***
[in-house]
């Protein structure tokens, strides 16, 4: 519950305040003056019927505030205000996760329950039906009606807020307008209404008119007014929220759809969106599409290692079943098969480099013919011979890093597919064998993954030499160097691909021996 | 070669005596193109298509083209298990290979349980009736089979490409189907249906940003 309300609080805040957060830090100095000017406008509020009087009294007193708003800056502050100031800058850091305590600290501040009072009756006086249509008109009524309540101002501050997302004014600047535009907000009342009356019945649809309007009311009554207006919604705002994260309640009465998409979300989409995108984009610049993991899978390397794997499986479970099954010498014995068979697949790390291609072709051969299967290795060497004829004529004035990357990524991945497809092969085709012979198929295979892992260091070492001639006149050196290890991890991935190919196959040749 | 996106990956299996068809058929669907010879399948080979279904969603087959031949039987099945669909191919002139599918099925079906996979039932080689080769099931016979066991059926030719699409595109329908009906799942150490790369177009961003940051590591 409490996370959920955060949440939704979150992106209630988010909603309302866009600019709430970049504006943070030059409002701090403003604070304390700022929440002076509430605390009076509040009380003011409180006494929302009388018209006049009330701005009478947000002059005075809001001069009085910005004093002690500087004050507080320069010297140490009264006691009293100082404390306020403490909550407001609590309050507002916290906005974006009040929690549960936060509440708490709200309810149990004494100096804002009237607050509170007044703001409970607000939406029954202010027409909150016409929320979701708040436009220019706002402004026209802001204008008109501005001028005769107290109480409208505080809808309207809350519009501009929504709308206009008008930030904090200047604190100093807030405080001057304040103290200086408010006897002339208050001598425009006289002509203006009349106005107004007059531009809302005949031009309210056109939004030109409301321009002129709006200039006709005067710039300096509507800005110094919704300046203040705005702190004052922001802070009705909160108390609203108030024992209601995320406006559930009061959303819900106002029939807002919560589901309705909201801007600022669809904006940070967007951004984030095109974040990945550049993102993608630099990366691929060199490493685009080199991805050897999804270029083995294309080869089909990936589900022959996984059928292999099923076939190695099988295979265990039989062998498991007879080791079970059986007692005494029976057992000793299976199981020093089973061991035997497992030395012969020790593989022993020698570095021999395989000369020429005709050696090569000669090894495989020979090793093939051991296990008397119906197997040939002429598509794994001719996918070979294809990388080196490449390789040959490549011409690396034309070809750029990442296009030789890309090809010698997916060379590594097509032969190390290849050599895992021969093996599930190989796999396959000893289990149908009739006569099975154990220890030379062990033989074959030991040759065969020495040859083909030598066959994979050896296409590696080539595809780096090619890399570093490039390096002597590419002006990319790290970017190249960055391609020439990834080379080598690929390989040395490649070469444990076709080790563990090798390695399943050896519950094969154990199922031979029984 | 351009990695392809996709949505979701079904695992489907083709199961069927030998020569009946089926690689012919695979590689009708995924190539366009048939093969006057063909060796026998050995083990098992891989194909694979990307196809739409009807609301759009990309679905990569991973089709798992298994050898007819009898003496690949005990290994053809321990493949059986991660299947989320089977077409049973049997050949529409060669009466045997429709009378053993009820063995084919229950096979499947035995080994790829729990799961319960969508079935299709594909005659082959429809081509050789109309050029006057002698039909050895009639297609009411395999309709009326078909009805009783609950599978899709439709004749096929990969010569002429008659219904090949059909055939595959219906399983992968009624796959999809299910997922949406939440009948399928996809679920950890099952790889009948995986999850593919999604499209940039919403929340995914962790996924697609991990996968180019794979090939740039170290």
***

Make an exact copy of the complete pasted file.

[in-house]
């Protein structure tokens, strides 16, 4: 519950305040003056019927505030205000996760329950039906009606807020307008209404008119007014929220759809969106599409290692079943098969480099013919011979890093597919064998993954030499160097691909021996 | 070669005596193109298509083209298990290979349980009736089979490409189907249906940003 309300609080805040957060830090100095000017406008509020009087009294007193708003800056502050100031800058850091305590600290501040009072009756006086249509008109009524309540101002501050997302004014600047535009907000009342009356019945649809309007009311009554207006919604705002994260309640009465998409979300989409995108984009610049993991899978390397794997499986479970099954010498014995068979697949790390291609072709051969299967290795060497004829004529004035990357990524991945497809092969085709012979198929295979892992260091070492001639006149050196290890991890991935190919196959040749 | 996106990956299996068809058929669907010879399948080979279904969603087959031949039987099945669909191919002139599918099925079906996979039932080689080769099931016979066991059926030719699409595109329908009906799942150490790369177009961003940051590591 409490996370959920955060949440939704979150992106209630988010909603309302866009600019709430970049504006943070030059409002701090403003604070304390700022929440002076509430605390009076509040009380003011409180006494929302009388018209006049009330701005009478947000002059005075809001001069009085910005004093002690500087004050507080320069010297140490009264006691009293100082404390306020403490909550407001609590309050507002916290906005974006009040929690549960936060509440708490709200309810149990004494100096804002009237607050509170007044703001409970607000939406029954202010027409909150016409929320979701708040436009220019706002402004026209802001204008008109501005001028005769107290109480409208505080809808309207809350519009501009929504709308206009008008930030904090200047604190100093807030405080001057304040103290200086408010006897002339208050001598425009006289002509203006009349106005107004007059531009809302005949031009309210056109939004030109409301321009002129709006200039006709005067710039300096509507800005110094919704300046203040705005702190004052922001802070009705909160108390609203108030024992209601995320406006559930009061959303819900106002029939807002919560589901309705909201801007600022669809904006940070967007951004984030095109974040990945550049993102993608630099990366691929060199490493685009080199991805050897999804270029083995294309080869089909990936589900022959996984059928292999099923076939190695099988295979265990039989062998498991007879080791079970059986007692005494029976057992000793299976199981020093089973061991035997497992030395012969020790593989022993020698570095021999395989000369020429005709050696090569000669090894495989020979090793093939051991296990008397119906197997040939002429598509794994001719996918070979294809990388080196490449390789040959490549011409690396034309070809750029990442296009030789890309090809010698997916060379590594097509032969190390290849050599895992021969093996599930190989796999396959000893289990149908009739006569099975154990220890030379062990033989074959030991040759065969020495040859083909030598066959994979050896296409590696080539595809780096090619890399570093490039390096002597590419002006990319790290970017190249960055391609020439990834080379080598690929390989040395490649070469444990076709080790563990090798390695399943050896519950094969154990199922031979029984 | 351009990695392809996709949505979701079904695992489907083709199961069927030998020569009946089926690689012919695979590689009708995924190539366009048939093969006057063909060796026998050995083990098992891989194909694979990307196809739409009807609301759009990309679905990569991973089709798992298994050898007819009898003496690949005990290994053809321990493949059986991660299947989320089977077409049973049997050949529409060669009466045997429709009378053993009820063995084919229950096979499947035995080994790829729990799961319960969508079935299709594909005659082959429809081509050789109309050029006057002698039909050895009639297609009411395999309709009326078909009805009783609950599978899709439709004749096929990969010569002429008659219904090949059909055939595959219906399983992968009624796959999809299910997922949406939440009948399928996809679920950890099952790889009948995986999850593919999604499209940039919403929340995914962790996924697609991990996968180019794979090939740039170290």